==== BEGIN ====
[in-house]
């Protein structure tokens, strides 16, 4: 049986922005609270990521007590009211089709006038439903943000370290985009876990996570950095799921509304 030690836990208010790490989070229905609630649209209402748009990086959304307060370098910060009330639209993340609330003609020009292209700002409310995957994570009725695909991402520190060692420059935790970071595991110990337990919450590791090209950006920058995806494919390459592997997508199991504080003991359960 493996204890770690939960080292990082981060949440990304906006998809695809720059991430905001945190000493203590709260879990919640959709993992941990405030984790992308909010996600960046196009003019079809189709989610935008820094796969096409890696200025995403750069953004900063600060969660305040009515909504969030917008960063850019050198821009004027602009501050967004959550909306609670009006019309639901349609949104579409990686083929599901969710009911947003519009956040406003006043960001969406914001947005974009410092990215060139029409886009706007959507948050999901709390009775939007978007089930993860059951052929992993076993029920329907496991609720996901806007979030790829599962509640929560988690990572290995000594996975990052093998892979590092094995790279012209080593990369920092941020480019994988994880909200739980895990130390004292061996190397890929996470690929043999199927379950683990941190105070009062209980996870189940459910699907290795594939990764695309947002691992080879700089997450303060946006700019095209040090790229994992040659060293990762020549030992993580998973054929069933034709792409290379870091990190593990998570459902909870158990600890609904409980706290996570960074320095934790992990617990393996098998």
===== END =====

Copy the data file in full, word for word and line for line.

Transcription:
[in-house]
């Protein structure tokens, strides 16, 4: 049986922005609270990521007590009211089709006038439903943000370290985009876990996570950095799921509304 030690836990208010790490989070229905609630649209209402748009990086959304307060370098910060009330639209993340609330003609020009292209700002409310995957994570009725695909991402520190060692420059935790970071595991110990337990919450590791090209950006920058995806494919390459592997997508199991504080003991359960 493996204890770690939960080292990082981060949440990304906006998809695809720059991430905001945190000493203590709260879990919640959709993992941990405030984790992308909010996600960046196009003019079809189709989610935008820094796969096409890696200025995403750069953004900063600060969660305040009515909504969030917008960063850019050198821009004027602009501050967004959550909306609670009006019309639901349609949104579409990686083929599901969710009911947003519009956040406003006043960001969406914001947005974009410092990215060139029409886009706007959507948050999901709390009775939007978007089930993860059951052929992993076993029920329907496991609720996901806007979030790829599962509640929560988690990572290995000594996975990052093998892979590092094995790279012209080593990369920092941020480019994988994880909200739980895990130390004292061996190397890929996470690929043999199927379950683990941190105070009062209980996870189940459910699907290795594939990764695309947002691992080879700089997450303060946006700019095209040090790229994992040659060293990762020549030992993580998973054929069933034709792409290379870091990190593990998570459902909870158990600890609904409980706290996570960074320095934790992990617990393996098998």